Health and Food


The Beauty Detox Power: Nourish Your Mind and Body for Weight Loss and Discover True Joy

Whether you’re new to Kimberly’s philosophies or already familiar with them, you’ll find a lot of new, interesting information in this third book of hers. The overall focus is not so much on specific recipes, but rather on cultivating happiness and beauty in all aspects of our lives.

 The Whole30: The 30-Day Guide to Total Health and Food Freedom
Melissa and Dallas Hartwig’s critically-acclaimed Whole30 program has helped hundreds of thousands of people transform how they think about their food, bodies, and lives. Their approach leads to effortless weight loss and better health—along with stunning improvements in sleep quality, energy levels, mood, and self-esteem. Their first book, the New York Times best-selling It Starts With Food, explained the science behind their life-changing program. Now they bring you The Whole30, a stand-alone, step-by-step plan to break unhealthy habits, reduce cravings, improve digestion, and strengthen your immune system. The Whole30 features more than 100 chef-developed recipes, like Chimichurri Beef Kabobs and Halibut with Citrus Ginger Glaze, designed to build your confidence in the kitchen and inspire your taste buds. The book also includes real-life success stories, community resources, and an extensive FAQ to give you the support you need on your journey to “food freedom.”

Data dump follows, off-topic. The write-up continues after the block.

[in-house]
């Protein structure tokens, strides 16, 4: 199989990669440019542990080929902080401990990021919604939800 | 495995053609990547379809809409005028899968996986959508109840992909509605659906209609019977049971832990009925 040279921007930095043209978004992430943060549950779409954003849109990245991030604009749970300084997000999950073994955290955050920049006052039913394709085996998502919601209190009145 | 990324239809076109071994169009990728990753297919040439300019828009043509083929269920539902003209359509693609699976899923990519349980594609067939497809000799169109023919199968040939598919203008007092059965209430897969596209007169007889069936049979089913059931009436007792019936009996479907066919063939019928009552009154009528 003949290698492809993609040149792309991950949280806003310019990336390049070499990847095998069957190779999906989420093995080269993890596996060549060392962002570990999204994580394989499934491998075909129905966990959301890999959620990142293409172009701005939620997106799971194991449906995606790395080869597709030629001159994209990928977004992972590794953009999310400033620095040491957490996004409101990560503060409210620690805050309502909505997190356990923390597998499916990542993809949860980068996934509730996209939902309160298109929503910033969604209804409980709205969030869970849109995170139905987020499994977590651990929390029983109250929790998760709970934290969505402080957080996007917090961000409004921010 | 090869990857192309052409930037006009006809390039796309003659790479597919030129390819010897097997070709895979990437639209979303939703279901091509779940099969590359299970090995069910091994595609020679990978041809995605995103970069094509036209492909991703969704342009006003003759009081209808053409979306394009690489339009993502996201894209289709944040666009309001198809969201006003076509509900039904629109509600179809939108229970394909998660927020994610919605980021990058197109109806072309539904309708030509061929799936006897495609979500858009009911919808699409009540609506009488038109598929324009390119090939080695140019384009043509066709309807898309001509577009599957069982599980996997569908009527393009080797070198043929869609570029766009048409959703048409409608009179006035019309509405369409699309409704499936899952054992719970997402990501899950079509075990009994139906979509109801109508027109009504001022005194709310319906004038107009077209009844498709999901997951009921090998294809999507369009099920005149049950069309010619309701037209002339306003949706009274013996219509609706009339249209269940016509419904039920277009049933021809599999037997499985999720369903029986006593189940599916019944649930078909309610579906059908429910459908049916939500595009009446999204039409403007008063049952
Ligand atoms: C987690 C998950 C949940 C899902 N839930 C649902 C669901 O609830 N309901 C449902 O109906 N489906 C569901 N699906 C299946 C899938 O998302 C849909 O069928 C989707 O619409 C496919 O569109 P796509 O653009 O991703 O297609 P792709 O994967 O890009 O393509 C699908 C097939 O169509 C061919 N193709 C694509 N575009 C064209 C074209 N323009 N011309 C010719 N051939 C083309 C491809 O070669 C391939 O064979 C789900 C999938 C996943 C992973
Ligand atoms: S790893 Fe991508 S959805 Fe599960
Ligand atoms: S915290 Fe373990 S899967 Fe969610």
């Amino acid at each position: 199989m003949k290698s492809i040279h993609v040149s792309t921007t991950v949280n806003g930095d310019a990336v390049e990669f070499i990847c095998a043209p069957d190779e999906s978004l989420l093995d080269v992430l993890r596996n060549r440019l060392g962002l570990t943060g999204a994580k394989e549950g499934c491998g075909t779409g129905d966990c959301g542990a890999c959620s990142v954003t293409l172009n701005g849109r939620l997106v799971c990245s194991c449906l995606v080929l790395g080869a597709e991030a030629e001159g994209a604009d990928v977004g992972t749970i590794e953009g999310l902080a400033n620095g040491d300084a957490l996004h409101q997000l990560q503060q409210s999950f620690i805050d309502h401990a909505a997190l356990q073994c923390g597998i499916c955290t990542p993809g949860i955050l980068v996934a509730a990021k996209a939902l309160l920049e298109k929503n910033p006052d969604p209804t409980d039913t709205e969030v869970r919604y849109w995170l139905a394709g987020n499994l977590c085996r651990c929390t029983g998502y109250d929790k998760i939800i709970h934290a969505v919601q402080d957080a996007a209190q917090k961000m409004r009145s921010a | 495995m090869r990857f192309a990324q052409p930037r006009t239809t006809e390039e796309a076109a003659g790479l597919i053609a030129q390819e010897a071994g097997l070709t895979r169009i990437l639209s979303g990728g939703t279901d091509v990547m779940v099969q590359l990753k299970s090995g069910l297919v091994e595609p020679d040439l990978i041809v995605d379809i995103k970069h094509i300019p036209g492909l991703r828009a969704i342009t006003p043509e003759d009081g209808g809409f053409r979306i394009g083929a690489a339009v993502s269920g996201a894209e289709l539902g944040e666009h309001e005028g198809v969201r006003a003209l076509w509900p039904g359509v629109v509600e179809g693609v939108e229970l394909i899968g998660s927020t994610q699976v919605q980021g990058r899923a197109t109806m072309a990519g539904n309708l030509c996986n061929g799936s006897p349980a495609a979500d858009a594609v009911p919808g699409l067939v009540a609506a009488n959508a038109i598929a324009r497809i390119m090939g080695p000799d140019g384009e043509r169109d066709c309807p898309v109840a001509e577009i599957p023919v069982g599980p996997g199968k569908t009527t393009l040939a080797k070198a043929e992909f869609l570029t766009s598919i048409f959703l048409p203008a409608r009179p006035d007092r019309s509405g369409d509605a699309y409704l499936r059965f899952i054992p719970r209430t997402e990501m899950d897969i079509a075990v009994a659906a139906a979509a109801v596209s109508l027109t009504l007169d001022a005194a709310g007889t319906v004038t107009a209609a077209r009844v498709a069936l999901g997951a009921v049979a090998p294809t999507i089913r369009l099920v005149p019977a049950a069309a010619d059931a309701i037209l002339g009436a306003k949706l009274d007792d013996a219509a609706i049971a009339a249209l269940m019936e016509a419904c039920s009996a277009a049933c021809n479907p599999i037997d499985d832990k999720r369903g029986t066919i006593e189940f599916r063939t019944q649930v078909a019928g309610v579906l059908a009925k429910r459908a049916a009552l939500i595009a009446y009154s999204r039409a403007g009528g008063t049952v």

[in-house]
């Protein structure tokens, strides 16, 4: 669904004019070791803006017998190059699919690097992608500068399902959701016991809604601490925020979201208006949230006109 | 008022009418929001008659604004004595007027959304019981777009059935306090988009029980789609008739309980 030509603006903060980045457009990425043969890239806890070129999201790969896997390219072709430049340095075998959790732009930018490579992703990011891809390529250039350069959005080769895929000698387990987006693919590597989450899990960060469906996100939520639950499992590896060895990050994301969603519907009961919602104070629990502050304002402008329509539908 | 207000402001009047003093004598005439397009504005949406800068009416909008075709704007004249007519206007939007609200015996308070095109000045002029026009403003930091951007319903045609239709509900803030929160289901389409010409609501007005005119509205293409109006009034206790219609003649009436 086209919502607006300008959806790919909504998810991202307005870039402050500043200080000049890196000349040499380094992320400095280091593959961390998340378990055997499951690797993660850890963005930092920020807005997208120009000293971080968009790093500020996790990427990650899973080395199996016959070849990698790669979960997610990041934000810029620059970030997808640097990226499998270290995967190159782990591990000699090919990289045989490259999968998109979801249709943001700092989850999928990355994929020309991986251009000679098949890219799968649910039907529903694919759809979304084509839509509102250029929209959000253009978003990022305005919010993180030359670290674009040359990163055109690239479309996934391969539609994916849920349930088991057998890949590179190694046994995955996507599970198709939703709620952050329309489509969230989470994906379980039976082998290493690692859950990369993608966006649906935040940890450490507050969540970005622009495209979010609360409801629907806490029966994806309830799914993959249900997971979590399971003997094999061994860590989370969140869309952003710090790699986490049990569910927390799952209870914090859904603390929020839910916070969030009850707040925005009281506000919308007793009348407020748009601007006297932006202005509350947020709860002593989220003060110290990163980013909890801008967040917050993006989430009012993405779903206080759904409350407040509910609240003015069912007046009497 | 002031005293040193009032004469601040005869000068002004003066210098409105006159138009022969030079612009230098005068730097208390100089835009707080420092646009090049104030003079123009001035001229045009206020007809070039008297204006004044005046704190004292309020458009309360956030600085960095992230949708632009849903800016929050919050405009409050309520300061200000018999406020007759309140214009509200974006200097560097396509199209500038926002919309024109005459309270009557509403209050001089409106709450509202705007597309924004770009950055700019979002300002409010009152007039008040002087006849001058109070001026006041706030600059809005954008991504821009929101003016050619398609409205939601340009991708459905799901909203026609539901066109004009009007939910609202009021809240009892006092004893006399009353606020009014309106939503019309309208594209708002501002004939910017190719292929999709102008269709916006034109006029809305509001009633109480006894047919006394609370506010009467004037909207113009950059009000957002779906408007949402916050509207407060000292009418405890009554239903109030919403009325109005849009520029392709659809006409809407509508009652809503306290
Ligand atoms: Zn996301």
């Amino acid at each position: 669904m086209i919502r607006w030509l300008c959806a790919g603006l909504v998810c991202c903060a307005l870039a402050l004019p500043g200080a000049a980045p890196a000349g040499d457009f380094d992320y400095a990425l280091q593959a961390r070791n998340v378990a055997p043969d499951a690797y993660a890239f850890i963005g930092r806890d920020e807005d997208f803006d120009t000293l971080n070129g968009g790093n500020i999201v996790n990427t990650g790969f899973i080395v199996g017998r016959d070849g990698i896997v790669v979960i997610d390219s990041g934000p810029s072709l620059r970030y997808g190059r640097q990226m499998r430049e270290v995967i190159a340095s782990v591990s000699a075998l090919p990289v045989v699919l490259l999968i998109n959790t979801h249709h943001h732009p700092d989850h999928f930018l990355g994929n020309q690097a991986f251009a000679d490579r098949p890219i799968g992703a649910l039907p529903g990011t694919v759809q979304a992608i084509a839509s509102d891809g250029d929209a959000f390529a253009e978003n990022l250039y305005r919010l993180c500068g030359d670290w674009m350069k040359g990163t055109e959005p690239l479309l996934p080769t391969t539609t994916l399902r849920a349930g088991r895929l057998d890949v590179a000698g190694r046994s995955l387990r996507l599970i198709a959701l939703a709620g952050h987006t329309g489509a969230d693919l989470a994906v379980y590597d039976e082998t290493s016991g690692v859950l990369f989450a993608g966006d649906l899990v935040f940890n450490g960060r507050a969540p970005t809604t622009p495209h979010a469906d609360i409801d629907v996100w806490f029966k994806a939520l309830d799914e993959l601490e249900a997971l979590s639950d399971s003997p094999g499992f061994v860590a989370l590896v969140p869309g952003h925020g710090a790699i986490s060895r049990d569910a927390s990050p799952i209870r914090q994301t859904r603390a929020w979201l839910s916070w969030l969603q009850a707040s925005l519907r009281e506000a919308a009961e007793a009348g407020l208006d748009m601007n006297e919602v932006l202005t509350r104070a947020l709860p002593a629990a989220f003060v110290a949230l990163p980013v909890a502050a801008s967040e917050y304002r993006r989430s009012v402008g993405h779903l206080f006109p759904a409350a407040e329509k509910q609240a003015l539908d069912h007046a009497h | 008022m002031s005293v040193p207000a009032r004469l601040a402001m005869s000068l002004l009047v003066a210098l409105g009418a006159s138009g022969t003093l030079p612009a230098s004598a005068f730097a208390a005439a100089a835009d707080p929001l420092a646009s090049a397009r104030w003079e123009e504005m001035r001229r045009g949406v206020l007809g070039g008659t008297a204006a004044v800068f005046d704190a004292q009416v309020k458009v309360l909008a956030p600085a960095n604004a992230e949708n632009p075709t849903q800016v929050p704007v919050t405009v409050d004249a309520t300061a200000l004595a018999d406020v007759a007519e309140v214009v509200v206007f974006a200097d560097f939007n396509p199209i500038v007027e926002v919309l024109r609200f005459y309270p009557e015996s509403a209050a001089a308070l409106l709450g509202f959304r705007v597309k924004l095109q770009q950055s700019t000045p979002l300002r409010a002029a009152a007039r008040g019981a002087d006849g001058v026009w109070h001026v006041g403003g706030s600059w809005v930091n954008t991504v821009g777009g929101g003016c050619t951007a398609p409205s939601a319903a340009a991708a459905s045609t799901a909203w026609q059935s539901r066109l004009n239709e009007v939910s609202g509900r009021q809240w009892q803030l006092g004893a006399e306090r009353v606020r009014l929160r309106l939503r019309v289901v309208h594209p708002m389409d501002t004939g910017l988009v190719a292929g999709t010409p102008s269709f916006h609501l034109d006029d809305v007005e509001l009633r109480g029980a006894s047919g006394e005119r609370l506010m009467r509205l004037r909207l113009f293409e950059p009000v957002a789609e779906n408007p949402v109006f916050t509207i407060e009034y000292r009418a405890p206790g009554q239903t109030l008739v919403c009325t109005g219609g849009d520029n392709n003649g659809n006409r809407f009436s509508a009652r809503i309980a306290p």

Diagnostic and Statistical Manual of Mental Disorders, 5th Edition: DSM-5

As a child psychologist who conducts psychological and neuropsychological evaluations–for social service agencies, schools, the courts, and for families–DSM plays a prominent role in my work. In addition, I have taught a course on DSM to masters-level graduate students for the past 10 years. In my role as a psychologist, I have witnessed first-hand how a DSM diagnosis is formulated, applied, and interpreted. I have also seen the benefits and limitations of assigning a DSM diagnosis to a client. In the end, however, most people are less concerned about the diagnosis, per se, and more about how to facilitate services, treatment or quality of life/education for the individual to whom it is assigned. This will still be the case now that DSM 5 is published

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